UNITED NATIONS, Aug. 9 (UPI) -- The drought afflicting the U.S. midsection is causing food prices to rise globally, the United Nations said Thursday.
The United Nations' monthly Food Price Index indicated food prices rose 6 percent in July after three months of decline, CNNMoney reported.
Record-high grain prices, specifically corn prices, were blamed for the increase.
The U.N. report said global corn prices surged nearly 23 percent in July, aggravated by "the severe deterioration of maize crop prospects in the United States, following drought conditions and excessive heat during critical stages of the crop development."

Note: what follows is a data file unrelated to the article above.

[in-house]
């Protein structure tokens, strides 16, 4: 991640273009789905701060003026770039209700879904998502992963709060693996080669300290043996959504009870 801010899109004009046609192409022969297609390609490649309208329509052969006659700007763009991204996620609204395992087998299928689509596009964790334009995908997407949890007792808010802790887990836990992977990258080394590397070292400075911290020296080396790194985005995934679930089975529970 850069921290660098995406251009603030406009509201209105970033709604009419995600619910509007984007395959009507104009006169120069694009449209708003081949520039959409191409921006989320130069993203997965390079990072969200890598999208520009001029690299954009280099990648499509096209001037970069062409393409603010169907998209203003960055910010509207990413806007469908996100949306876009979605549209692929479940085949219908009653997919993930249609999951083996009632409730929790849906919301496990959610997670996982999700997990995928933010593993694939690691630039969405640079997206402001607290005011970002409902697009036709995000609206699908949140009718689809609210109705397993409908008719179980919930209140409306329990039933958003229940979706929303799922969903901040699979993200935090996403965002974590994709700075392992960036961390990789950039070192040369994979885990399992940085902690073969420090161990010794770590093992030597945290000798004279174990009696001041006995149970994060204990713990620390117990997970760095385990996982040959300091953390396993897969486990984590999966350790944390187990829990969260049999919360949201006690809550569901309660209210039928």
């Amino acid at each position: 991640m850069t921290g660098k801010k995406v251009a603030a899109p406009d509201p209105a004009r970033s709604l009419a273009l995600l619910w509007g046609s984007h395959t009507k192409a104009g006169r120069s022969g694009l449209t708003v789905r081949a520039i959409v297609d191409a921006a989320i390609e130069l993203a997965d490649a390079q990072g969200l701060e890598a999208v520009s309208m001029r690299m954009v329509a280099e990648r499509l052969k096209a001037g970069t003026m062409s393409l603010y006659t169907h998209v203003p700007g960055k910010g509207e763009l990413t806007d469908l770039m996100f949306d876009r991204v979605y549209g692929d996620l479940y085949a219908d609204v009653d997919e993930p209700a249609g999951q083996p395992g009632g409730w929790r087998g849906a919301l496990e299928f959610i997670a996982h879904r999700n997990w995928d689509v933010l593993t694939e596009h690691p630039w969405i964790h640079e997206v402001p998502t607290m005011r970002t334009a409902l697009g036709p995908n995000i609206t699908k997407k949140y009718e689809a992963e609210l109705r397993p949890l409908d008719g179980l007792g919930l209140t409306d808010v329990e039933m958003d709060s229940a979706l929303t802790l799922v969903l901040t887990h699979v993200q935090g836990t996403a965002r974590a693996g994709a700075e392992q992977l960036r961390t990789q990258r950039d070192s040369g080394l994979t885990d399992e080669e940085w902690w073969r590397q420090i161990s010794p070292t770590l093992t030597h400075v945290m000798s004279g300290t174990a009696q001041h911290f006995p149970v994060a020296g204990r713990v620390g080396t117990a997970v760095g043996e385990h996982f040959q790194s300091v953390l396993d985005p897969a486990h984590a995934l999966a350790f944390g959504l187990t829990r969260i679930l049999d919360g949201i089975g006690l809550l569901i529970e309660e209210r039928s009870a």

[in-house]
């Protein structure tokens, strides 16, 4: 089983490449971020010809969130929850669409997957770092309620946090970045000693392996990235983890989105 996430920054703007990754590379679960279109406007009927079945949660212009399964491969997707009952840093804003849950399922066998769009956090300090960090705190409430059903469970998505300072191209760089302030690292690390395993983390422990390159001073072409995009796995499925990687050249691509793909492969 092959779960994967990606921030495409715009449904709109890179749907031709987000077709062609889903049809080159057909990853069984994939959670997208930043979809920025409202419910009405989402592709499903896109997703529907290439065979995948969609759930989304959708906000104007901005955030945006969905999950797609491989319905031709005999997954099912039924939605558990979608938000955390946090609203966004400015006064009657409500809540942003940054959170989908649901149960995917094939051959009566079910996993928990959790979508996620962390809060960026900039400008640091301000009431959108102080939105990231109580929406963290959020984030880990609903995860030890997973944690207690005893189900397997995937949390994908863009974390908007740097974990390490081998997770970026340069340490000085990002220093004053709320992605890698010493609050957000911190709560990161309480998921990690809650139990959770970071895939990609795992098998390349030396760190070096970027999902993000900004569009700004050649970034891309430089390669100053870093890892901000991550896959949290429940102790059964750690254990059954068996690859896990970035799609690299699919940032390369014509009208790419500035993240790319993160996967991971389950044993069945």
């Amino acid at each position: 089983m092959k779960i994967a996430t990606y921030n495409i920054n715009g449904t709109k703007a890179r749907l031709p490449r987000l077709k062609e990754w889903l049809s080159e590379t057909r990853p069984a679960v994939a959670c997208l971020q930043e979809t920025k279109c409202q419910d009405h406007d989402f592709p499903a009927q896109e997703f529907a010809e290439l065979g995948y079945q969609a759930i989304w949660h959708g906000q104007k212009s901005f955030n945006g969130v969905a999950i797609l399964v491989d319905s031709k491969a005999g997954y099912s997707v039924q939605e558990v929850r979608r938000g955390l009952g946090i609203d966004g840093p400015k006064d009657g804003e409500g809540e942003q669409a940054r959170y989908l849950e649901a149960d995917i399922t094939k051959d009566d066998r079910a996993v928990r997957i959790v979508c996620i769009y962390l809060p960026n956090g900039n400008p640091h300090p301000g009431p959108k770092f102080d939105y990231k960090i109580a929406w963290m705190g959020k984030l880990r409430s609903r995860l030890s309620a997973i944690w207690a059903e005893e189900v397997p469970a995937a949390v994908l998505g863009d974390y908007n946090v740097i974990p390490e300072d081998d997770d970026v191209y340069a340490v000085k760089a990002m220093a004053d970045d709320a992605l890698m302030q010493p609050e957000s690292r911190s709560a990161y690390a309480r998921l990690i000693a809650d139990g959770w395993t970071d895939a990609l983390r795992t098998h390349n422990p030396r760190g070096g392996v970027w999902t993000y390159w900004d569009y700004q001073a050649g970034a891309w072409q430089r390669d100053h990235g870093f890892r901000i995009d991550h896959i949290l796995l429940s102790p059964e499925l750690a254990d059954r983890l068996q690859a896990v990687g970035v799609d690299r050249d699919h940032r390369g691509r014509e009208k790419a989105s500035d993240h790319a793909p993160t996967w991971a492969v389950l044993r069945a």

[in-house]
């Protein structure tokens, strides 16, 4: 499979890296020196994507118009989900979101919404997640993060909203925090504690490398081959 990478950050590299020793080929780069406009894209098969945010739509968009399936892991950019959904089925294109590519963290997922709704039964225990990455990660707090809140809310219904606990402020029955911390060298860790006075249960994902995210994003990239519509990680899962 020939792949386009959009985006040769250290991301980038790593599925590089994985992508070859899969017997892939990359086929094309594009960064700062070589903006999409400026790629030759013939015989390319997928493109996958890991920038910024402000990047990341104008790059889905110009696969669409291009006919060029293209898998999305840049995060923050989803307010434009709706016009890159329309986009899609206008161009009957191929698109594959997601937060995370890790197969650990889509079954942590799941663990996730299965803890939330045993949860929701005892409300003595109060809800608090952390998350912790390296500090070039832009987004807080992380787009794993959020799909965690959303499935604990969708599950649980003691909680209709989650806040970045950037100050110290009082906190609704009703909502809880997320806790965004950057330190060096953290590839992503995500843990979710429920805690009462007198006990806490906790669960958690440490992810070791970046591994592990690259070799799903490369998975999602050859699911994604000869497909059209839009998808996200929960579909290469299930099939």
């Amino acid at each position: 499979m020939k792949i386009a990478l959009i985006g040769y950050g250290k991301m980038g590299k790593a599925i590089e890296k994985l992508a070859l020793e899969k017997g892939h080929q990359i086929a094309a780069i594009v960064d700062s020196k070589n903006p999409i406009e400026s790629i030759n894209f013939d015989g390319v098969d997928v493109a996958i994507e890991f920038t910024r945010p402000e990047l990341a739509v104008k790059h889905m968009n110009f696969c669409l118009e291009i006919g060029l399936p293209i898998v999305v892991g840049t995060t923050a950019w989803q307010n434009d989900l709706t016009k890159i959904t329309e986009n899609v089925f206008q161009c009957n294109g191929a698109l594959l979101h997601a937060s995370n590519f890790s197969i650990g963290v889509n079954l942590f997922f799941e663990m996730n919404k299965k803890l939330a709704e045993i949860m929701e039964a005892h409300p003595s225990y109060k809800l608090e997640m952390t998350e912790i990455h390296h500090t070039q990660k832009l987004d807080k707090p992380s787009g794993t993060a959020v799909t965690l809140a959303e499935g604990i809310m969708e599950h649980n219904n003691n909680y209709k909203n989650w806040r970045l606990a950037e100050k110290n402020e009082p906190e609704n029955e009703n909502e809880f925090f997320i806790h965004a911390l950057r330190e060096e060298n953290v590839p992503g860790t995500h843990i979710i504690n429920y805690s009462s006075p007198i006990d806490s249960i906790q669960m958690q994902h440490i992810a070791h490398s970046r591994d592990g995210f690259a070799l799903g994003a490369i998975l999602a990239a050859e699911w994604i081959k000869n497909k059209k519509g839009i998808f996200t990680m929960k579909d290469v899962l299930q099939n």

Food prices have been creeping in the United States as high temperatures and virtually no rain across the Midwestern and Western states parched lands, drying up crops and driving up prices.
Besides corn, some of the most dramatic increases in U.S. food prices have been in ground beef and steak, as well as fats and oils because they use soybeans, which have been hurt by the drought.
The price of sugar spiked at 12 percent in July, although because of untimely rains in Brazil, not because of the U.S. drought, CNN said.
Paul McNamara, associate professor at the University of Illinois' College of Agriculture, told CNN grain prices could rise further, as cattle ranchers substitute grain for corn for feed.
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